West Palm Beach, FL, October 16, 2009 --(PR.com
)-- As one of the largest providers of urgent care walk-in medical services in South Florida, MD Now Urgent Care Centers
is traditionally one of the first doctor’s offices to receive the flu vaccine in Palm Beach County. Today, MD Now Urgent Care’s staff began administering limited supplies of the H1N1 nasal flu spray vaccine to local residents.
Peter Lamelas, MD, the owner and CEO of MD Now Urgent Care Centers, is a former ER doctor and Emergency Department Director for over seventeen years. He agrees with the U.S. Centers for Disease Control in Atlanta that this year could be the worst flu season the nation has seen in recent history.
“We have been seeing cases of Influenza A sporadically all summer,” says Lamelas. “Unfortunately, about 90% of these cases were the novel H1N1 influenza virus known as Swine Flu. The nasal spray vaccine is now available in all MD Now Urgent Care Centers and the injectable vaccine is expected to arrive sometime next week. The H1N1 vaccine is meant to protect against the 2009 H1N1 influenza, however it will not prevent seasonal flu.”
The CDC is recommending you get both the seasonal influenza vaccination, if you want protection from the seasonal flu and H1N1 or swine flu vaccination to prevent the swine flu.
“That’s because this year”, says Lamelas, “the CDC expects flu activity to rise ahead of the regular flu period and affect more people than a typical flu season. It’s a serious situation. While the average seasonal flu generally affects and causes the most deaths among the elderly population, the swine flu has been affecting children and young adults most severely.”
According to the CDC, the seasonal flu typically causes about 36,000 death and 200,000 hospitalizations every year, mostly among older adults and high risk groups. On Monday, the White House released a report that included estimates that another 30,000 to 90,000 people could die from the swine flu this season, about twice the number of people who typically die from seasonal flu, because people lack immunity to the swine flu virus. Early estimates from the President’s Council of Advisors on Science and Technology predict swine flu may infect half the U.S. population and hospitalize 1.8 million patients.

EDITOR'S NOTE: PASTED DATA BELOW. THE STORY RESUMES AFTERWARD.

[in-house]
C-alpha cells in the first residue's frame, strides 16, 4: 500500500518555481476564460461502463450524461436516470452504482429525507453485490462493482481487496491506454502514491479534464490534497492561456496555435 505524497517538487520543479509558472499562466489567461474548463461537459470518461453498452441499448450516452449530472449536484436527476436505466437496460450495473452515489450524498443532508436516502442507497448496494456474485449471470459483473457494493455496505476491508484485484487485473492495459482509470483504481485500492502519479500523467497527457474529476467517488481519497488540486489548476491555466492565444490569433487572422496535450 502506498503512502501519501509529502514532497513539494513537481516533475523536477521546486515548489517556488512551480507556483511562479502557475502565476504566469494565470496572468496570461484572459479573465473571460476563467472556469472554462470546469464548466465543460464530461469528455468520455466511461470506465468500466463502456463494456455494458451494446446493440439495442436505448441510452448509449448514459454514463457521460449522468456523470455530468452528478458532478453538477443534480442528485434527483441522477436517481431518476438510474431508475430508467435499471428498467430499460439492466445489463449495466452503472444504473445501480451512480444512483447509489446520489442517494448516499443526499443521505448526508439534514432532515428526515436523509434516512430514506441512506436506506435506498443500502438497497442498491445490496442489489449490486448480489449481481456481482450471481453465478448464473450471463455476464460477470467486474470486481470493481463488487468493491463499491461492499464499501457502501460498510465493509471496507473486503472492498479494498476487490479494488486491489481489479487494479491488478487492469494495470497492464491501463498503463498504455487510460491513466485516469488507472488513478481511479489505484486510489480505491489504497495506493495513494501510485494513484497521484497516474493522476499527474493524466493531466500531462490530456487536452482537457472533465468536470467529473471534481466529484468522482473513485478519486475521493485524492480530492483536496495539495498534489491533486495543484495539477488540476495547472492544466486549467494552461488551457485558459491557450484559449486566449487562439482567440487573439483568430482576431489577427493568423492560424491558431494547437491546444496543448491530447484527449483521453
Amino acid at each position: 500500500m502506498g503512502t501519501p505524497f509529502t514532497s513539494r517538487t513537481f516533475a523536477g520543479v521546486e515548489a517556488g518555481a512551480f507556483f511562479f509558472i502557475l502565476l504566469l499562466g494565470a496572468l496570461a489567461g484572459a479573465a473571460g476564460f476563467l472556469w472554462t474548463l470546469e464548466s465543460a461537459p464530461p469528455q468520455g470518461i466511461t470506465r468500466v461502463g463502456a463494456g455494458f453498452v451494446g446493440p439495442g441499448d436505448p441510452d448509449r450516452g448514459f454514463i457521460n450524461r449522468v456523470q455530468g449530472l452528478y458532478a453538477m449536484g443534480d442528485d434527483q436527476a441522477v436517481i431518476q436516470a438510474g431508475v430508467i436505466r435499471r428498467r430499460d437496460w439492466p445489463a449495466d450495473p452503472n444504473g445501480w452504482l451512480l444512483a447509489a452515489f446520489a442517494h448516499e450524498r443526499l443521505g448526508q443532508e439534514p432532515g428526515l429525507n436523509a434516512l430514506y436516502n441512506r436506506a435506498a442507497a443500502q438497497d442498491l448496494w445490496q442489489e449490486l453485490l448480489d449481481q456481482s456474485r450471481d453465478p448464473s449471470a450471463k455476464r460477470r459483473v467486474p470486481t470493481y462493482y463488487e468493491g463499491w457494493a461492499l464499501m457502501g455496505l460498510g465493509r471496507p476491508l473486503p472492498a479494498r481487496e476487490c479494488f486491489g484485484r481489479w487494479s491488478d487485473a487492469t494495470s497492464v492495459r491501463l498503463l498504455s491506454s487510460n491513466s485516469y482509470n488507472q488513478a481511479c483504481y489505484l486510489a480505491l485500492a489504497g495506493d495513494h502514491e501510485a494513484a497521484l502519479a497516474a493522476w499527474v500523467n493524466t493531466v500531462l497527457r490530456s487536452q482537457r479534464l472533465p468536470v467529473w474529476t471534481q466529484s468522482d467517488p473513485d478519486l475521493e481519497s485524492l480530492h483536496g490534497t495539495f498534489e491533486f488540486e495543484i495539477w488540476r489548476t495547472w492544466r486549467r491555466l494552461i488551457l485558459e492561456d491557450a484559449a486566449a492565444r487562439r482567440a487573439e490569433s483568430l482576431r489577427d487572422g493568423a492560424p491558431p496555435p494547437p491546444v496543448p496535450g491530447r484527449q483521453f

Who should get the H1N1 Vaccine and which type of vaccine the nasal spray or the shot?
The H1N1 Live Attenuated/ Nasal Spray vaccine is approved for people from 2 through 49 years of age who, are not pregnant, do not have certain health conditions, such as heart or lung disease, asthma, kidney or liver disease, diabetes, anemia and other blood disorders and basically are healthy people who do not come into constant direct contact with other who have a weaken immune system. The H1N1 Inactivated/ Injectable vaccine is for all others.
Groups recommended to immediately receive any of the two types of 2009 H1N1 Live Vaccines and are;
· Are from 2 through 24 years of age
· Are from 25 through 49 years of age and
o Live with or care for infants younger than 6 months of age, or
o Are health care or emergency medical personnel
Here are three steps that Dr Lamelas says you can take to reduce or prevent you and your loved ones from the adverse effects of the flu this season:
Step # 1 – Take the time to get vaccinated. The single best way to protect yourself and others against influenza is to get a flu vaccination each year.
Step #2 – Take everyday preventative precautions.
Wash your hands regularly and frequently with soap and water. Use alcohol based hand sanitizers which are effective in reducing the spread of germs. Use disinfectants to routinely clean frequently touched surfaces, like doorknobs, keyboards and telephones. Avoid touching your eyes, nose or mouth places where the flu virus enters the body.
Step #3 – See your doctor, take anti-viral drugs and or antibiotics, if recommended. Antiviral drugs are not sold over-the-counter and are different from antibiotics. If you get the flu, see a doctor quickly and if recommended take antiviral drugs which can make your illness milder and make you feel better faster. Antiviral drugs work best if started within the first 2 days of symptoms. They may also prevent serious flu complications. If you have the flu and are not improving or getting worse, see your doctor and ask about other complications, such as bronchitis and pneumonia which may require antibiotics and further treatment.
For current updates on influenza and their flu vaccine status, check their website http://www.MyMDNow.com/flu
frequently for current updates.
About MD Now Urgent Care
MD Now Urgent Care Centers is one of the largest providers of urgent care walk-in and occupational medical services in South Florida. MD Now currently has six locations throughout Palm Beach County, in West Palm Beach, Palm Beach Gardens, Lake Worth, Royal Palm Beach, Boynton Beach and Boca Raton, with plans to open two more locations next year. Owned and managed personally by Peter Lamelas, MD, MBA, FACEP the facilities are beautiful comprehensive full service urgent care centers and provide a wide spectrum of services, including occupational medicine, drug and DNA testing, school physicals, work physicals, tetanus shots, flu testing, flu treatments, digital X-rays, onsite lab work, confidential STD testing, car accident and on the job injury medical care.
MD Now’s Urgent Care Centers provide a cost-effect alternative to the emergency room and a more convenient option than waiting for a doctor’s appointment. Each location is open 365 days a year from 8:00am to 8:00pm, including weekends and holidays. At MD Now Urgent Care Centers, patients are seen, treated and released quickly, most in less than an hour. All major insurance is accepted and no appointment is necessary. MD Now Urgent Care, on the web at www.MyMDNow.com, is certified by the Urgent Care Association of America.